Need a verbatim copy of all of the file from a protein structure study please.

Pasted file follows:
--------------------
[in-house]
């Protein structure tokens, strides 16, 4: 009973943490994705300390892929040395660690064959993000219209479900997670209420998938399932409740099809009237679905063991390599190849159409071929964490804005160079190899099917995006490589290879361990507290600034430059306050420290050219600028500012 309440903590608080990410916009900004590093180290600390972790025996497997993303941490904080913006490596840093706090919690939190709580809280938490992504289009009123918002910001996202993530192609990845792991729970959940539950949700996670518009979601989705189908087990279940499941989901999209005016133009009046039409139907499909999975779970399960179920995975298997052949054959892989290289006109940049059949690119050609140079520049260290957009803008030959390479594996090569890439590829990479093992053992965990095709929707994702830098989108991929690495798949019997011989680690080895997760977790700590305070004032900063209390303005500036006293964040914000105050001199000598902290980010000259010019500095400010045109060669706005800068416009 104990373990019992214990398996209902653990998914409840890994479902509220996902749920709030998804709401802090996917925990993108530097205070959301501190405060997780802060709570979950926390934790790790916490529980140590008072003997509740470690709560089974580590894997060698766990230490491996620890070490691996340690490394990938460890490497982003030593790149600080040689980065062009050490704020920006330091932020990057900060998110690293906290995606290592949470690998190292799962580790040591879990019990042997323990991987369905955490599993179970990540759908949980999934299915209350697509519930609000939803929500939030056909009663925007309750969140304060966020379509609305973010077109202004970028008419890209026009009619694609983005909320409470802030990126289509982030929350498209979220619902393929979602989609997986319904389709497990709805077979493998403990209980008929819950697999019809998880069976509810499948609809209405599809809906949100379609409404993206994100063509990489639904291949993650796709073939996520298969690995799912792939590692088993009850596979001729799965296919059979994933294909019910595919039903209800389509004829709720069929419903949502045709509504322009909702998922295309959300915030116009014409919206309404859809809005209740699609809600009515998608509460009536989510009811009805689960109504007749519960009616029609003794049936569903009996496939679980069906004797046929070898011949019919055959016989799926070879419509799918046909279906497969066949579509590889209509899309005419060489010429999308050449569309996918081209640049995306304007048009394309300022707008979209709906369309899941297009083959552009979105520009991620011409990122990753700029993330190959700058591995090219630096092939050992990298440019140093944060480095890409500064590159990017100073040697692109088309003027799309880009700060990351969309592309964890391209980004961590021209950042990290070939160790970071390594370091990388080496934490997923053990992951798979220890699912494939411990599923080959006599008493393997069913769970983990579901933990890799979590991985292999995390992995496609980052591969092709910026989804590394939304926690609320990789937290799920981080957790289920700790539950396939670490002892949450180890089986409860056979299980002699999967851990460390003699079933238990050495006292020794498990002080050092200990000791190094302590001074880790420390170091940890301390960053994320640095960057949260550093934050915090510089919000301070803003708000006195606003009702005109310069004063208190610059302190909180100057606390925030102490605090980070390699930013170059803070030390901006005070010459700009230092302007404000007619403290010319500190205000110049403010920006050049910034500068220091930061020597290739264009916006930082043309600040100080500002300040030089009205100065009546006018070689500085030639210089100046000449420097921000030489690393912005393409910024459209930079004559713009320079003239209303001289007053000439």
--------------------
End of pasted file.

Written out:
[in-house]
């Protein structure tokens, strides 16, 4: 009973943490994705300390892929040395660690064959993000219209479900997670209420998938399932409740099809009237679905063991390599190849159409071929964490804005160079190899099917995006490589290879361990507290600034430059306050420290050219600028500012 309440903590608080990410916009900004590093180290600390972790025996497997993303941490904080913006490596840093706090919690939190709580809280938490992504289009009123918002910001996202993530192609990845792991729970959940539950949700996670518009979601989705189908087990279940499941989901999209005016133009009046039409139907499909999975779970399960179920995975298997052949054959892989290289006109940049059949690119050609140079520049260290957009803008030959390479594996090569890439590829990479093992053992965990095709929707994702830098989108991929690495798949019997011989680690080895997760977790700590305070004032900063209390303005500036006293964040914000105050001199000598902290980010000259010019500095400010045109060669706005800068416009 104990373990019992214990398996209902653990998914409840890994479902509220996902749920709030998804709401802090996917925990993108530097205070959301501190405060997780802060709570979950926390934790790790916490529980140590008072003997509740470690709560089974580590894997060698766990230490491996620890070490691996340690490394990938460890490497982003030593790149600080040689980065062009050490704020920006330091932020990057900060998110690293906290995606290592949470690998190292799962580790040591879990019990042997323990991987369905955490599993179970990540759908949980999934299915209350697509519930609000939803929500939030056909009663925007309750969140304060966020379509609305973010077109202004970028008419890209026009009619694609983005909320409470802030990126289509982030929350498209979220619902393929979602989609997986319904389709497990709805077979493998403990209980008929819950697999019809998880069976509810499948609809209405599809809906949100379609409404993206994100063509990489639904291949993650796709073939996520298969690995799912792939590692088993009850596979001729799965296919059979994933294909019910595919039903209800389509004829709720069929419903949502045709509504322009909702998922295309959300915030116009014409919206309404859809809005209740699609809600009515998608509460009536989510009811009805689960109504007749519960009616029609003794049936569903009996496939679980069906004797046929070898011949019919055959016989799926070879419509799918046909279906497969066949579509590889209509899309005419060489010429999308050449569309996918081209640049995306304007048009394309300022707008979209709906369309899941297009083959552009979105520009991620011409990122990753700029993330190959700058591995090219630096092939050992990298440019140093944060480095890409500064590159990017100073040697692109088309003027799309880009700060990351969309592309964890391209980004961590021209950042990290070939160790970071390594370091990388080496934490997923053990992951798979220890699912494939411990599923080959006599008493393997069913769970983990579901933990890799979590991985292999995390992995496609980052591969092709910026989804590394939304926690609320990789937290799920981080957790289920700790539950396939670490002892949450180890089986409860056979299980002699999967851990460390003699079933238990050495006292020794498990002080050092200990000791190094302590001074880790420390170091940890301390960053994320640095960057949260550093934050915090510089919000301070803003708000006195606003009702005109310069004063208190610059302190909180100057606390925030102490605090980070390699930013170059803070030390901006005070010459700009230092302007404000007619403290010319500190205000110049403010920006050049910034500068220091930061020597290739264009916006930082043309600040100080500002300040030089009205100065009546006018070689500085030639210089100046000449420097921000030489690393912005393409910024459209930079004559713009320079003239209303001289007053000439």